ASP members find role for kin selection in manipulation by a puppeteer parasite
Congratulations to Charles D. Criscione, Bradley J. van Paridon, John S. Gilleard, and Cameron P. Goater for their recent paper in Proceedings of the National Academy of Sciences!
Their latest paper, "Clonemate cotransmission supports a role for kin selection in a puppeteer parasite", came out yesterday.
Here is what they found (click for a link to the paper):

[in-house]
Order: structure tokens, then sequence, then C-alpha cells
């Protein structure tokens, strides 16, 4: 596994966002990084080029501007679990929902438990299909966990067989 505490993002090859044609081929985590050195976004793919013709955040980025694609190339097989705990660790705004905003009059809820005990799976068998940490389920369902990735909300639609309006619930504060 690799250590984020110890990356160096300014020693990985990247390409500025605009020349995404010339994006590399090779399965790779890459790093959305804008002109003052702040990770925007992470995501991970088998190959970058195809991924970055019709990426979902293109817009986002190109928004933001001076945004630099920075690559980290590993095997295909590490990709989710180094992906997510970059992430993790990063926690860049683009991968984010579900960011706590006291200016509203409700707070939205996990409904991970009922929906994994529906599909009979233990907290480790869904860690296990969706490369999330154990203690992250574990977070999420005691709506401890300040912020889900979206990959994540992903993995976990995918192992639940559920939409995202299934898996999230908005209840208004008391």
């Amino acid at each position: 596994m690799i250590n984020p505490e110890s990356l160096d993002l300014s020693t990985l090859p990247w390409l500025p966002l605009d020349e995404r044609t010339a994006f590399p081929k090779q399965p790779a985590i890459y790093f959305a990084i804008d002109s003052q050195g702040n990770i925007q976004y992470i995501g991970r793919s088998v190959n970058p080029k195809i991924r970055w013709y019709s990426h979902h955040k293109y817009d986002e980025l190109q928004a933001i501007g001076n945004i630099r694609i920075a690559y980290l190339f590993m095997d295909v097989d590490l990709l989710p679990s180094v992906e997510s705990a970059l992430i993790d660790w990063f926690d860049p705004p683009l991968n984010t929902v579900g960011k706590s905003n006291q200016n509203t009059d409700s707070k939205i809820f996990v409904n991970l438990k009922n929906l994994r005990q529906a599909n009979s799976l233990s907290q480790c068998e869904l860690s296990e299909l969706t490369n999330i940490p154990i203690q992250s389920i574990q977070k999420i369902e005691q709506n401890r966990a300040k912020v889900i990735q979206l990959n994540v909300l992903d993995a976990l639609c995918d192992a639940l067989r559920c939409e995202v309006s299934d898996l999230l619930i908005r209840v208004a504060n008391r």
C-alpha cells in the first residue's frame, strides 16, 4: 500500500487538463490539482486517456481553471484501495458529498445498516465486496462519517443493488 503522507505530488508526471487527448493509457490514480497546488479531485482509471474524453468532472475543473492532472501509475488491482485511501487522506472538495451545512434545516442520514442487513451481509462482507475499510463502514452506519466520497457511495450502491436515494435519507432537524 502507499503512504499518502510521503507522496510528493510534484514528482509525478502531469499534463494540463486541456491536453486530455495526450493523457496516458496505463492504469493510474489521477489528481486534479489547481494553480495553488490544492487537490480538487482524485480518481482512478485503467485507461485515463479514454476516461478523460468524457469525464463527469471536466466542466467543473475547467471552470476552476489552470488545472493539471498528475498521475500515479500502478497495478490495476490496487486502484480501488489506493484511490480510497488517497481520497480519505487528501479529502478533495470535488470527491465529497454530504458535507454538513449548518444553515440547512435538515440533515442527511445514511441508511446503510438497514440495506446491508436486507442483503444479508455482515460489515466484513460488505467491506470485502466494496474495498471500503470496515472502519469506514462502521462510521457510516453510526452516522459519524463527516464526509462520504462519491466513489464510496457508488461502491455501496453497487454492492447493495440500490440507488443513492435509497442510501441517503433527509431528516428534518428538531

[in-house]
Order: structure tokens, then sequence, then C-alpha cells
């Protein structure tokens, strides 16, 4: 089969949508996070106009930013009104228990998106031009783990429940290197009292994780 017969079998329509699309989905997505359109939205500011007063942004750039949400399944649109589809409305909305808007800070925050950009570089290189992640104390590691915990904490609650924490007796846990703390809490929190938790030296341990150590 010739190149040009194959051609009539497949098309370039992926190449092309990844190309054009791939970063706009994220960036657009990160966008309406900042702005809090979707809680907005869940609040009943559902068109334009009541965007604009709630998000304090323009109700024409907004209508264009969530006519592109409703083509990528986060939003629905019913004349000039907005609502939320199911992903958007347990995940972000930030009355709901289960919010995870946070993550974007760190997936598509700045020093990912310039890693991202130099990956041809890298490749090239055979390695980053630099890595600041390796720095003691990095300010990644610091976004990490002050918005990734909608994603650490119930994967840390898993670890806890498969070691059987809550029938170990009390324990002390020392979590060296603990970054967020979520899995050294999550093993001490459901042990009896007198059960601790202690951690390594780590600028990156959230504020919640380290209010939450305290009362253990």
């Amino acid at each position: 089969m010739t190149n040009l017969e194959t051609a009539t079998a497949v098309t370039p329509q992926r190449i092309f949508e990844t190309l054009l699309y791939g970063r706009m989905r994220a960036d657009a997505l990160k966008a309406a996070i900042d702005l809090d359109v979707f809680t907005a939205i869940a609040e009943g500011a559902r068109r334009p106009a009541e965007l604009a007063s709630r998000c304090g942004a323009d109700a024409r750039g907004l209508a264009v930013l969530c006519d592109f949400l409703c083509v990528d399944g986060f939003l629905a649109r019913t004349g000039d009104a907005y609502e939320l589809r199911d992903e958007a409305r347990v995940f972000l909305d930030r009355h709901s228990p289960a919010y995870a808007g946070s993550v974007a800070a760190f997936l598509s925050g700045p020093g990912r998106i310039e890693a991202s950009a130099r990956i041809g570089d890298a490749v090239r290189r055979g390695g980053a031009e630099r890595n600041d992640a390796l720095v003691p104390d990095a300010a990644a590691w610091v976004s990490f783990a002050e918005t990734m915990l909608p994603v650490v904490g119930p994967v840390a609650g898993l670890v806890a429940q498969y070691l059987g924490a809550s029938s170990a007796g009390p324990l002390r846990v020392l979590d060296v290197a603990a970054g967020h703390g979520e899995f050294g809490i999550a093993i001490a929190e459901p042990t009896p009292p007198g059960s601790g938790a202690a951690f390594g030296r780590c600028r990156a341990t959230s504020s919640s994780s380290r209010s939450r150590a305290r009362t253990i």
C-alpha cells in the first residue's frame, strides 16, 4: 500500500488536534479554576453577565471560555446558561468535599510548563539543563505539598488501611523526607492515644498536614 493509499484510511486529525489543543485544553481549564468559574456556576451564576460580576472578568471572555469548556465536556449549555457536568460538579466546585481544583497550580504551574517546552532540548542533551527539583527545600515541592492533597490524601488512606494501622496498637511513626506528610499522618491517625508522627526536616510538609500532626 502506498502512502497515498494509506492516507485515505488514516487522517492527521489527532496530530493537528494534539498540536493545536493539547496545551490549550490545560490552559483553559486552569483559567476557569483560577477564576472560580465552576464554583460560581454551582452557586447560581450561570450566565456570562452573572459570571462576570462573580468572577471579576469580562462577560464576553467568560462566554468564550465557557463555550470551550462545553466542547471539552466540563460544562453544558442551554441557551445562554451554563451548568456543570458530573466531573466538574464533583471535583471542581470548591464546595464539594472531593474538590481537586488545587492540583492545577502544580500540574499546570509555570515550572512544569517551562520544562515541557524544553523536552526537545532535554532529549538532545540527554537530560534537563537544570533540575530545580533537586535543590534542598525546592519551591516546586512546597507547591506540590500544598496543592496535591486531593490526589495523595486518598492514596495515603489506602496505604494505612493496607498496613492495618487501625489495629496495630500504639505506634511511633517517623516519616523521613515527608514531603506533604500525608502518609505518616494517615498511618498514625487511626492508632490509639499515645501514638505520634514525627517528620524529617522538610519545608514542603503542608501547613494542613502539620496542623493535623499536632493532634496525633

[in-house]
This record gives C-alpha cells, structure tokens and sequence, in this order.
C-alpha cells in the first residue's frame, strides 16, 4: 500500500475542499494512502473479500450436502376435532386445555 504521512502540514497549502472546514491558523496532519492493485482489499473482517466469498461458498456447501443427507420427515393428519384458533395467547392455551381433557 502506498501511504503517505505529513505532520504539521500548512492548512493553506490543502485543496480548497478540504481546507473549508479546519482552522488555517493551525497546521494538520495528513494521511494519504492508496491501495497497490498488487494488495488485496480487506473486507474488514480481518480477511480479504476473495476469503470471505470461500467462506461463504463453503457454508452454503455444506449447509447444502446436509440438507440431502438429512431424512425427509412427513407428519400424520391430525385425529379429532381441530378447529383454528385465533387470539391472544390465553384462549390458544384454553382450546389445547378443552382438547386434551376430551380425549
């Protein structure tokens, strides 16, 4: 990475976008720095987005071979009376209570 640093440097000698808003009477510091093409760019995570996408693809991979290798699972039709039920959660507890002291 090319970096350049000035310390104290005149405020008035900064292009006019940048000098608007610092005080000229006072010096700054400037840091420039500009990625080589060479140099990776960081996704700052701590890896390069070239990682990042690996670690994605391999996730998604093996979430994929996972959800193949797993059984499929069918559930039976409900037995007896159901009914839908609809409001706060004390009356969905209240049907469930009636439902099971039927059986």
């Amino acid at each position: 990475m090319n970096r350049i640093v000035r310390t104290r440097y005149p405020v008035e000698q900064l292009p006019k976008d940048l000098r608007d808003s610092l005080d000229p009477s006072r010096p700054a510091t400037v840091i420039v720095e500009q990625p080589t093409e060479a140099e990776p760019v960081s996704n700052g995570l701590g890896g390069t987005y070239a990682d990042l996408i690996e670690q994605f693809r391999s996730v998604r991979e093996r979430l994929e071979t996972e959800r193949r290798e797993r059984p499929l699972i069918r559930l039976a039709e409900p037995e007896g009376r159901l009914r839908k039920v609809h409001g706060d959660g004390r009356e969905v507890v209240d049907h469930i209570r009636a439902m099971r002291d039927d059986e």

The lancet fluke Dicrocoelium dendriticum can precisely manipulate its ant host to facilitate transmission to its ungulate host. However, the sole parasite manipulator in the ant brain is presumed not infective to its next host whereas the parasites in the abdomen of the same ant are infective. We conducted a test of genetic relatedness between the brain fluke to those flukes in the abdomen. Our data show that clonemates (i.e. genetically identical individuals) are cotransmitted into ants and that the brain fluke is often a clonemate of flukes in the abdomen. Hence, our study provides empirical evidence that supports a role for kin selection in the evolution of a host-manipulating behavior."